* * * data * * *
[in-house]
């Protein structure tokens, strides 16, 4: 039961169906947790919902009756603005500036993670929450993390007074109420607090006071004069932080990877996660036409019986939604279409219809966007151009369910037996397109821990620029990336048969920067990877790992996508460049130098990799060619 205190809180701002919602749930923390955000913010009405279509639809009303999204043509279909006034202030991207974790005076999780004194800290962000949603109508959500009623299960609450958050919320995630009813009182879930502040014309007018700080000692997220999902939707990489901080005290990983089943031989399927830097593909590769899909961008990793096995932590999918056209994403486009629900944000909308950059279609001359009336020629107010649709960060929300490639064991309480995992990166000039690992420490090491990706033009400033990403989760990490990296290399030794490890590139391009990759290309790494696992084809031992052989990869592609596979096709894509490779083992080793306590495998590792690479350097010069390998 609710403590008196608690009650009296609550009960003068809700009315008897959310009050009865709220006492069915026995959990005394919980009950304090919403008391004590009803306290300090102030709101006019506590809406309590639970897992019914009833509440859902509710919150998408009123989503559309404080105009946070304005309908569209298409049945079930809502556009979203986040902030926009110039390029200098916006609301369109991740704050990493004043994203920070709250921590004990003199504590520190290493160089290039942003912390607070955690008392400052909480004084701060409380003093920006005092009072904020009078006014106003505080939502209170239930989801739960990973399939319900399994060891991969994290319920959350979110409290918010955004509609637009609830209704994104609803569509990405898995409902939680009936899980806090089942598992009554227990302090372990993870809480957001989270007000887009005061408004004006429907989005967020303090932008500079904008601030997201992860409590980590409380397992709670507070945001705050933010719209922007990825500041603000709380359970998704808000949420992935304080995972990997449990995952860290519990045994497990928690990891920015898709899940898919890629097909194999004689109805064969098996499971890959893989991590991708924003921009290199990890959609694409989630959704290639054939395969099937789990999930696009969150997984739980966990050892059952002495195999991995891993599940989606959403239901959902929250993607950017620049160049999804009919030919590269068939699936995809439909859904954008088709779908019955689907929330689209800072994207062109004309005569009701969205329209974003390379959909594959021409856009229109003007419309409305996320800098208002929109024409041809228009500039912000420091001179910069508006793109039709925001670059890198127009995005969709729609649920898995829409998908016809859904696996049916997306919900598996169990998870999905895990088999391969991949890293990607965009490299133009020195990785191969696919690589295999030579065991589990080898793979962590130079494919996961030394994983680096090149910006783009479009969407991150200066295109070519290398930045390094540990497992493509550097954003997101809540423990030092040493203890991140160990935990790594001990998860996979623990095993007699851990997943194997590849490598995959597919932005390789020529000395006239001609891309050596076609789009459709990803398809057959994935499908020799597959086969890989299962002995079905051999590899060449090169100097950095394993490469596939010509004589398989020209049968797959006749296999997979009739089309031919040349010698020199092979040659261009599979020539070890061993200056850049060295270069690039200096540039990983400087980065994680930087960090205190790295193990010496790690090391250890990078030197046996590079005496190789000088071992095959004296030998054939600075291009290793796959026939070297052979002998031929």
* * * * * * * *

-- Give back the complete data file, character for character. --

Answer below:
[in-house]
């Protein structure tokens, strides 16, 4: 039961169906947790919902009756603005500036993670929450993390007074109420607090006071004069932080990877996660036409019986939604279409219809966007151009369910037996397109821990620029990336048969920067990877790992996508460049130098990799060619 205190809180701002919602749930923390955000913010009405279509639809009303999204043509279909006034202030991207974790005076999780004194800290962000949603109508959500009623299960609450958050919320995630009813009182879930502040014309007018700080000692997220999902939707990489901080005290990983089943031989399927830097593909590769899909961008990793096995932590999918056209994403486009629900944000909308950059279609001359009336020629107010649709960060929300490639064991309480995992990166000039690992420490090491990706033009400033990403989760990490990296290399030794490890590139391009990759290309790494696992084809031992052989990869592609596979096709894509490779083992080793306590495998590792690479350097010069390998 609710403590008196608690009650009296609550009960003068809700009315008897959310009050009865709220006492069915026995959990005394919980009950304090919403008391004590009803306290300090102030709101006019506590809406309590639970897992019914009833509440859902509710919150998408009123989503559309404080105009946070304005309908569209298409049945079930809502556009979203986040902030926009110039390029200098916006609301369109991740704050990493004043994203920070709250921590004990003199504590520190290493160089290039942003912390607070955690008392400052909480004084701060409380003093920006005092009072904020009078006014106003505080939502209170239930989801739960990973399939319900399994060891991969994290319920959350979110409290918010955004509609637009609830209704994104609803569509990405898995409902939680009936899980806090089942598992009554227990302090372990993870809480957001989270007000887009005061408004004006429907989005967020303090932008500079904008601030997201992860409590980590409380397992709670507070945001705050933010719209922007990825500041603000709380359970998704808000949420992935304080995972990997449990995952860290519990045994497990928690990891920015898709899940898919890629097909194999004689109805064969098996499971890959893989991590991708924003921009290199990890959609694409989630959704290639054939395969099937789990999930696009969150997984739980966990050892059952002495195999991995891993599940989606959403239901959902929250993607950017620049160049999804009919030919590269068939699936995809439909859904954008088709779908019955689907929330689209800072994207062109004309005569009701969205329209974003390379959909594959021409856009229109003007419309409305996320800098208002929109024409041809228009500039912000420091001179910069508006793109039709925001670059890198127009995005969709729609649920898995829409998908016809859904696996049916997306919900598996169990998870999905895990088999391969991949890293990607965009490299133009020195990785191969696919690589295999030579065991589990080898793979962590130079494919996961030394994983680096090149910006783009479009969407991150200066295109070519290398930045390094540990497992493509550097954003997101809540423990030092040493203890991140160990935990790594001990998860996979623990095993007699851990997943194997590849490598995959597919932005390789020529000395006239001609891309050596076609789009459709990803398809057959994935499908020799597959086969890989299962002995079905051999590899060449090169100097950095394993490469596939010509004589398989020209049968797959006749296999997979009739089309031919040349010698020199092979040659261009599979020539070890061993200056850049060295270069690039200096540039990983400087980065994680930087960090205190790295193990010496790690090391250890990078030197046996590079005496190789000088071992095959004296030998054939600075291009290793796959026939070297052979002998031929």